This article originally appeared in USA Today's Opinion section on May 31, 2021. Please click the link below and consider subscribing to read the full article.
After centuries of racial violence, displacement, segregation and a lack of investment, the idea of a Black Wall Street – where businesses and entrepreneurship can thrive and money can continue to support it – is a near impossibility. How many Black Wall Streets were there in America? It's hard to know.
Our President and CEO, Fay Horwitt, collaborated with Assistant Director of the Education Policy Center at NYCLU, Lanessa Owens-Chaplin, and Program Associate at the Surdna Foundation, Trevor Smith, to co-author a timely history of Black Wall Streets in America. Black innovation outposts like Durham, NC; Richmond, VA; and Syracuse, NY are examined and recommendations of how to build new Wall Streets are included. Find this article in USA Today.
The article begins by summarizing the histories of former Black Wall Streets. In Durham, NC, just a few miles from our headquarters, the Hayti community was a flourishing aggregation of over 200 Black-owned businesses. However, "that prosperity would last another few decades, before the community was divided by Highway 147, permanently displacing hundreds of residents, cutting the community off from downtown Durham and leveling the heart of Hayti's business district." This community and others like it were destroyed by state development.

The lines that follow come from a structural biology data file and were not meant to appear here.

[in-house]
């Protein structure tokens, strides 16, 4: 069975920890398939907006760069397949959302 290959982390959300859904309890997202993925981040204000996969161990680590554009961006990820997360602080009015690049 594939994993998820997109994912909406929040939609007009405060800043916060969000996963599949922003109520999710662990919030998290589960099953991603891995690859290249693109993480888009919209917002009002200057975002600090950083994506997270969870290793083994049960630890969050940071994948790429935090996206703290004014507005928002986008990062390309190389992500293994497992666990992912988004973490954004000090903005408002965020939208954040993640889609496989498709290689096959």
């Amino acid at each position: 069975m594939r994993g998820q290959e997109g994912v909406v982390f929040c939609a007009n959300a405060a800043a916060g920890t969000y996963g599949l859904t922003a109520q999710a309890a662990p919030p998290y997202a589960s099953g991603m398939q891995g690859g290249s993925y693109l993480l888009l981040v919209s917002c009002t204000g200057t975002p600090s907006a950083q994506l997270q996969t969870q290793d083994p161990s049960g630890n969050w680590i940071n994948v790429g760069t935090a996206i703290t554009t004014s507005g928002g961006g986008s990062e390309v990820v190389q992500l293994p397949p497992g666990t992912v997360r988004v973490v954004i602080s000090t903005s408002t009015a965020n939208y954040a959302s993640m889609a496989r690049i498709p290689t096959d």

With stories like this across the nation, and their effects on Black wealth outlined, Fay and her colleagues describe what policymakers can do to not repeat our past: "As discussions within the Biden administration around infrastructure and the economy continue, it’s imperative that these plans address the history of displacement, engage in deeper conversations, and work toward the amelioration of structural wealth inequality. The administration must also make investments in Black communities that allow them to regain ownership over local businesses and keep wealth within their communities"
The article ends with a call to action for activists, policymakers, and funders interested in supporting the future Black business. "We must collectively acknowledge the reality that the historic growth of thriving Black business districts was not brought about by charity or verbal statements of support from the white community. Historically, Black wealth was built through catalytic investment in Black financial vehicles and property ownership."